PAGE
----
Last week, Boris Johnson announced the return of working from home where possible – here’s what you need to know.

During a Downing Street press conference on Wednesday, the Prime Minister said, to help slow the spread of the new Covid-19 Omicron variant, guidance to work from home would be reintroduced.

The guidance comes into effect from today (Monday, December 13) and means anyone in England able to work from home, should.

READ MORE: UK could exceed one million Omicron variant Covid cases in December

Boris Johnson said: “Go to work if you must but work from home if you can.”

“I know this will be hard for many people but by reducing your contacts in the workplace, you will help slow transmission.”

Who should work from home?

Government advice is office workers who can work from home should now do so. But people in key public services – and professions where home working is not possible, such as retail or construction – should continue to attend their workplaces.

READ MORE: Calls for high street jab centres so Christmas shoppers can get Covid boosters

Working from home tax relief

For those being moved to home-working, it is possible to claim tax relief for additional household costs.

If you must work at home on a regular basis, either for all or part of the week you could be eligible, but you cannot claim tax relief if you choose to work from home.

You may be able to claim tax relief for gas and electricity, metered water, and business phone calls, including dial-up internet access.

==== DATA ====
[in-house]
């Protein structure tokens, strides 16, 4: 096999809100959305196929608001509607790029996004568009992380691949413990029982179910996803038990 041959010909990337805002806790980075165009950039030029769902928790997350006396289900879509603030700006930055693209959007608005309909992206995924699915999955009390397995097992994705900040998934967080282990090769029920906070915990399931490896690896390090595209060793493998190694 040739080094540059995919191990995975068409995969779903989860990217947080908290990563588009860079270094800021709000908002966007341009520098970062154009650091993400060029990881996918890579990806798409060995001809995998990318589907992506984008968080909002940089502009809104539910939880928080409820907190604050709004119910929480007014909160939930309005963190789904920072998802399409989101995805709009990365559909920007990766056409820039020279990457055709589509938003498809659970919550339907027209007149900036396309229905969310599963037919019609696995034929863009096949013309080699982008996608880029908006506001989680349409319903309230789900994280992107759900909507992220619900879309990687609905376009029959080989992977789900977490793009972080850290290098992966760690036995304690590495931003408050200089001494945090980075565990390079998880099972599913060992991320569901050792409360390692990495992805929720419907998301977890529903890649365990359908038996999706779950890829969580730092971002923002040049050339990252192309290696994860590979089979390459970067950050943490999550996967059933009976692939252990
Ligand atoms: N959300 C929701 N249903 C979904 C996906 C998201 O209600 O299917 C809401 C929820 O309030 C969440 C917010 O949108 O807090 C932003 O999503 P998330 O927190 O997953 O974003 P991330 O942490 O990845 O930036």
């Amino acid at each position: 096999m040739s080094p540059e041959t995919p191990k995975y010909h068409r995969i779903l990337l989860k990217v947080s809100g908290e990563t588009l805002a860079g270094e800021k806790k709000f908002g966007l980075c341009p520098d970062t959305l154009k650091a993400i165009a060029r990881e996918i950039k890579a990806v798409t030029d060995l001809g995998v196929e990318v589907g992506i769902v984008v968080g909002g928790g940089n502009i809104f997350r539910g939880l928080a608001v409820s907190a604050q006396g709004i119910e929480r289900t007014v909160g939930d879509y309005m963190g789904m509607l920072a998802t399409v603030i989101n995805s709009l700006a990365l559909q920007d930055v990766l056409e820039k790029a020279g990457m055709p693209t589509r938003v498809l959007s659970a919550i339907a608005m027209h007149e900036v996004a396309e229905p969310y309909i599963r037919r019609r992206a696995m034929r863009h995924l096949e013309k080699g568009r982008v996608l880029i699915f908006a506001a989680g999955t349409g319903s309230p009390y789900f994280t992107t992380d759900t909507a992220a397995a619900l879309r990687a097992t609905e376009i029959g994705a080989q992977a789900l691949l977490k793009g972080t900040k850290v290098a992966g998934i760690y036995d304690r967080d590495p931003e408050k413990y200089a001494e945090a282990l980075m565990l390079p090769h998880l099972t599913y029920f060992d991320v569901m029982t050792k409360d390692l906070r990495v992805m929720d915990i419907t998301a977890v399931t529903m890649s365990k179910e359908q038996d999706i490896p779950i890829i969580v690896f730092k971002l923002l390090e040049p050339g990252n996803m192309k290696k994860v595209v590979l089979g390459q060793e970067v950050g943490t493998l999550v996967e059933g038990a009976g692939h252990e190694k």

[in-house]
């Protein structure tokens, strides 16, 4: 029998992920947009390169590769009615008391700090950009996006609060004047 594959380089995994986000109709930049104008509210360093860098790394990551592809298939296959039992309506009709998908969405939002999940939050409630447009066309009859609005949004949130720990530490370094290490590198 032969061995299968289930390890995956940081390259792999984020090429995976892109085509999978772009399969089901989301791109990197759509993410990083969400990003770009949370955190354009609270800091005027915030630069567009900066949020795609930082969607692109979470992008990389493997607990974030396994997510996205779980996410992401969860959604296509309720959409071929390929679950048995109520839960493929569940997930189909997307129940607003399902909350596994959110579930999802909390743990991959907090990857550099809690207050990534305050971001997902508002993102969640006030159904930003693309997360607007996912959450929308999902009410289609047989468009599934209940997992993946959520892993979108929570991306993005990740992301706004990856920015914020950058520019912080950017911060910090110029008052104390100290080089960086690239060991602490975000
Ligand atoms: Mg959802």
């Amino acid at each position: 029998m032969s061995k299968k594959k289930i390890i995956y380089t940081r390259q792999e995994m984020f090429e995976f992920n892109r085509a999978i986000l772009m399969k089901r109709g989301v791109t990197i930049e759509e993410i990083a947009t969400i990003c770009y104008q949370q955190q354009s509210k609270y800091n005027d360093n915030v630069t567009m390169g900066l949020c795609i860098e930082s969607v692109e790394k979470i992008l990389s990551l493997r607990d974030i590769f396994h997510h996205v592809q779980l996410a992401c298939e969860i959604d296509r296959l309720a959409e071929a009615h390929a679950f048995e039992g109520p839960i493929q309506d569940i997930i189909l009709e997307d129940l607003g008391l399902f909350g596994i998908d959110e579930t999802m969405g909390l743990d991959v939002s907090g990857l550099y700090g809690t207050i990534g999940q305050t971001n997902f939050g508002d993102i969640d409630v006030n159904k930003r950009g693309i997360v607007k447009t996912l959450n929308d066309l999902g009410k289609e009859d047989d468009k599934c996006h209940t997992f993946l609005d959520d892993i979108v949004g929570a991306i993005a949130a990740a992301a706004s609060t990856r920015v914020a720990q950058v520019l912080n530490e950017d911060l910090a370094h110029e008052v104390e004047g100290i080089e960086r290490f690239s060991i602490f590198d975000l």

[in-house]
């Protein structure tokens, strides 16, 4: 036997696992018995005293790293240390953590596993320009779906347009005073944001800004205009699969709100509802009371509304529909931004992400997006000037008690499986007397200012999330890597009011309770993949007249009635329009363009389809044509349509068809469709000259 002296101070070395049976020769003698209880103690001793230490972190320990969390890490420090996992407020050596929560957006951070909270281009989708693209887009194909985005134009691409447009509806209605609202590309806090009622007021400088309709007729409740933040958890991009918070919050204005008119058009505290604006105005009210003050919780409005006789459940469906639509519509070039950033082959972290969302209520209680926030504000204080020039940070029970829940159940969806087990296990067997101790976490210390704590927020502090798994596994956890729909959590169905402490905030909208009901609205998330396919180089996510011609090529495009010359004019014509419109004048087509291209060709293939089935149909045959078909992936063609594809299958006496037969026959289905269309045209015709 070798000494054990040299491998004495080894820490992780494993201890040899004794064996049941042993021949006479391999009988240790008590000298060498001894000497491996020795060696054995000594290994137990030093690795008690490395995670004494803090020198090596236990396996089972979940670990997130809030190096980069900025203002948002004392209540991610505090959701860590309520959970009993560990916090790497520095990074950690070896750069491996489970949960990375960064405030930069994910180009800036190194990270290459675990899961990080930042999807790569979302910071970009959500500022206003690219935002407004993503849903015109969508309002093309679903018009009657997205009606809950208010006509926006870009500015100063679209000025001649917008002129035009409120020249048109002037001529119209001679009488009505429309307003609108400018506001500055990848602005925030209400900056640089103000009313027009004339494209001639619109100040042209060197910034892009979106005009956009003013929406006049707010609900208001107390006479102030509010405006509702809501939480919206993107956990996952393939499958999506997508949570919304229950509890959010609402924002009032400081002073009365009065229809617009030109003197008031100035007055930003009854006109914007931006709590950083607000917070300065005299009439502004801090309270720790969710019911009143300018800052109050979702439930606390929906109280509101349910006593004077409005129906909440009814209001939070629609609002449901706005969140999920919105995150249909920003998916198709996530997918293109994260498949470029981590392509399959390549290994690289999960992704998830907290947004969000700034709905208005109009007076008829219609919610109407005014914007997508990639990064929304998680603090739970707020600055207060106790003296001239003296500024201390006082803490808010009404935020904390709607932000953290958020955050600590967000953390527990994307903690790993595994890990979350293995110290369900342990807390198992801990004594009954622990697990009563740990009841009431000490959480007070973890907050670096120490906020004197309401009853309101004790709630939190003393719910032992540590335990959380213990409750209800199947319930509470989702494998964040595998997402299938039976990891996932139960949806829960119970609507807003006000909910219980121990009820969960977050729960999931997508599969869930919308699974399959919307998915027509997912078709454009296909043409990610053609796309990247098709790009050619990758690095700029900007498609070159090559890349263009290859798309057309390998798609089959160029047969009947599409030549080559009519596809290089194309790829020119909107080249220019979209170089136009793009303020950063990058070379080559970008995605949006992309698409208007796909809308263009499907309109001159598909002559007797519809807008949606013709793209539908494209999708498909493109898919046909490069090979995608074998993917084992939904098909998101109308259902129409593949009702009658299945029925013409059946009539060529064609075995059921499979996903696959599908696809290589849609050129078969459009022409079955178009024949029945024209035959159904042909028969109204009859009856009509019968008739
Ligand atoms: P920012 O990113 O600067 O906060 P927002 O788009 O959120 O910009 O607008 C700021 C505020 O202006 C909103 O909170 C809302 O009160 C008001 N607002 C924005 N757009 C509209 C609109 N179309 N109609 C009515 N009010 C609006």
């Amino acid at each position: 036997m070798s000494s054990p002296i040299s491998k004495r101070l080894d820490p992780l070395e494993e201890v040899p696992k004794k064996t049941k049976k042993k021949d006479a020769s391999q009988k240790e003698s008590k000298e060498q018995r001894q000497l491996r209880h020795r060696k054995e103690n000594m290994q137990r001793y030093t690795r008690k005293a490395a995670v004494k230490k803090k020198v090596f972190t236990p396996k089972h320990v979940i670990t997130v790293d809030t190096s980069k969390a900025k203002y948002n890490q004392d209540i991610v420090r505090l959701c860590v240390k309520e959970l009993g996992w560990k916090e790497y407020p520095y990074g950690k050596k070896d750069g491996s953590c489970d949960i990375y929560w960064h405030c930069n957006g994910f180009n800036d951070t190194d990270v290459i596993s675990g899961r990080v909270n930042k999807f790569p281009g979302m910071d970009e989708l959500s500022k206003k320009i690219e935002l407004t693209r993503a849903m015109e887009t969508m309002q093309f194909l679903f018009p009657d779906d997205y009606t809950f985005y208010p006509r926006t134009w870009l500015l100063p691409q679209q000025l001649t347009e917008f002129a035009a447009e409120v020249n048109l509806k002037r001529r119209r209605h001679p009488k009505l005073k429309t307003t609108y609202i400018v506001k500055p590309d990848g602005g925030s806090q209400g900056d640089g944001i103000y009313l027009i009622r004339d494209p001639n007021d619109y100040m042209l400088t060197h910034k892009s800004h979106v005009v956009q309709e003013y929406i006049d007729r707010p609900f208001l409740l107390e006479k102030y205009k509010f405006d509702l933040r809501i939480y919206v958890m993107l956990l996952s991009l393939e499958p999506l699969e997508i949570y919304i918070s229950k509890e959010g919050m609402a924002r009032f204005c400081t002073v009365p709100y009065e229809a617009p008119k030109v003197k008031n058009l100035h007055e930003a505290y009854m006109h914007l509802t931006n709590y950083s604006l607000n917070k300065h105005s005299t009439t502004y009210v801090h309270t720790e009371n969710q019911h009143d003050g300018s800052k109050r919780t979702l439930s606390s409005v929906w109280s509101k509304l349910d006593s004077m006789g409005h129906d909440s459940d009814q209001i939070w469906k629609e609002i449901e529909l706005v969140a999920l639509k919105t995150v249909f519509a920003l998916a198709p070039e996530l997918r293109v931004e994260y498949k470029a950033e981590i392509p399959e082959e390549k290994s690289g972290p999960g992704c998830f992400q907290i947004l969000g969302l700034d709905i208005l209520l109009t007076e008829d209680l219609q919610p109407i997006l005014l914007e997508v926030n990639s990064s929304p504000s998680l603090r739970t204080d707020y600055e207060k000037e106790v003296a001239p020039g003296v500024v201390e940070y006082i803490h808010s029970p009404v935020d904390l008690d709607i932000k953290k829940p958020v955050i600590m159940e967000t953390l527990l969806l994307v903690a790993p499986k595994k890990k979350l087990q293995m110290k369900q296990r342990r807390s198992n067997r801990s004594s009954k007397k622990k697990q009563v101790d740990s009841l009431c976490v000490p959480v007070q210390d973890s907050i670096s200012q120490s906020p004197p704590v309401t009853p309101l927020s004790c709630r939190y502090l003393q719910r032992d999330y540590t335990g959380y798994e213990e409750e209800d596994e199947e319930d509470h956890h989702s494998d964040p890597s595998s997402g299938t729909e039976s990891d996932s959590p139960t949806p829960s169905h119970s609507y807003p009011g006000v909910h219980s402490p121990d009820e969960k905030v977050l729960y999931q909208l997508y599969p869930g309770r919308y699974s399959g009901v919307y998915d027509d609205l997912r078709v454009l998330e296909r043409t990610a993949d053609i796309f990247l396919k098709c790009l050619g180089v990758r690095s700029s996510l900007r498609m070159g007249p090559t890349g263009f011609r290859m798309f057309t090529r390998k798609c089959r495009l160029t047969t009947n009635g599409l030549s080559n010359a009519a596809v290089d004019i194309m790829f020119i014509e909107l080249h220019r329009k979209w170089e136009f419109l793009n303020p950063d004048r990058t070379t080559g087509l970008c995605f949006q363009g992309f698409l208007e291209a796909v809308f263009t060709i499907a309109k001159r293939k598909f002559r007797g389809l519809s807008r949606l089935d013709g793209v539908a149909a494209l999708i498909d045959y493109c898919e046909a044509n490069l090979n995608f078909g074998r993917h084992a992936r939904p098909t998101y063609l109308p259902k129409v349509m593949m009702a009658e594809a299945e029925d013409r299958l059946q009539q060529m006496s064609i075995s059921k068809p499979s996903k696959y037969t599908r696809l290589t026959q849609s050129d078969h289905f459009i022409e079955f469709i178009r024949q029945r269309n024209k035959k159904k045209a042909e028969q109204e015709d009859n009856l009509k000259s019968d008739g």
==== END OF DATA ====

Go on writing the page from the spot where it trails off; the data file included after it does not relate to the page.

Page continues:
You cannot claim for the whole bill, just the part that relates to your work.

You can find more information about making a claim on the Government's website.

READ MORE: Martin Lewis: Claim £250 under Boris Johnson's new Covid Plan B measures

Who is currently working from home?

According to ONS statistics, more than two-thirds of working adults were travelling to work in Great Britain between January to November.

Between November 3 to 14, around two-thirds (67%) of working adults in Great Britain reported travelling to work at some point in the past seven days while three in 10 (30%) reported working from home.

Additional Plan B measures

Along with a return to working from home, England’s new measures will include the wider wearing of face masks and the mandatory use of Covid passes for access to large venues.

On Friday, face coverings became compulsory in most public indoor venues, including cinemas, theatres and places of worship, but not gyms, bars or restaurants.

Masks are already required on public transport and in shops.

From Wednesday the NHS Covid Pass, on the NHS app, will become mandatory for entry into clubs and other large gatherings – classed as indoor events with 500 or more people, unseated outdoor events with more than 4,000, and any event with a crowd of more than 10,000.

READ MORE: Boris Johnson announces Plan B restrictions - Full list of new Covid rules

For those without the app, proof of a negative test through a text message or email from the NHS would be sufficient.

Venues that fail to comply with the regulations could face fines of up to £10,000.